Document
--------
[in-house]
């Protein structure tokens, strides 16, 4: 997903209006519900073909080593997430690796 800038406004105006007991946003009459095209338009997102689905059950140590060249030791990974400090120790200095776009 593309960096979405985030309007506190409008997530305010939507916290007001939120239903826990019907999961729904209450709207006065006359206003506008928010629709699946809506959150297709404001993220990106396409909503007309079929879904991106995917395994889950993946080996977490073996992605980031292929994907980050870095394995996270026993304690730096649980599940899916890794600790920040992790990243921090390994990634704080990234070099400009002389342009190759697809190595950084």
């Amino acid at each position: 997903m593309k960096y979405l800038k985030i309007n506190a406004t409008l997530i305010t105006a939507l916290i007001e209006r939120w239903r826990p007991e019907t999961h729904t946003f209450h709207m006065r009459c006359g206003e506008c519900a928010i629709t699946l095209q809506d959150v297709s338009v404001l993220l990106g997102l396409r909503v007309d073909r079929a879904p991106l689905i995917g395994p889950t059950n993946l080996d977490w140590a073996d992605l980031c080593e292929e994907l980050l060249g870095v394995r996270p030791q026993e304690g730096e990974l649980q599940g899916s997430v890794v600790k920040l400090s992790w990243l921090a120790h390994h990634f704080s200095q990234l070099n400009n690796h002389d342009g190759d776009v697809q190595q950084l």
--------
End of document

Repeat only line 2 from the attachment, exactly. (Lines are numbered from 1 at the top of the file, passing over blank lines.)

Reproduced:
């Protein structure tokens, strides 16, 4: 997903209006519900073909080593997430690796 800038406004105006007991946003009459095209338009997102689905059950140590060249030791990974400090120790200095776009 593309960096979405985030309007506190409008997530305010939507916290007001939120239903826990019907999961729904209450709207006065006359206003506008928010629709699946809506959150297709404001993220990106396409909503007309079929879904991106995917395994889950993946080996977490073996992605980031292929994907980050870095394995996270026993304690730096649980599940899916890794600790920040992790990243921090390994990634704080990234070099400009002389342009190759697809190595950084």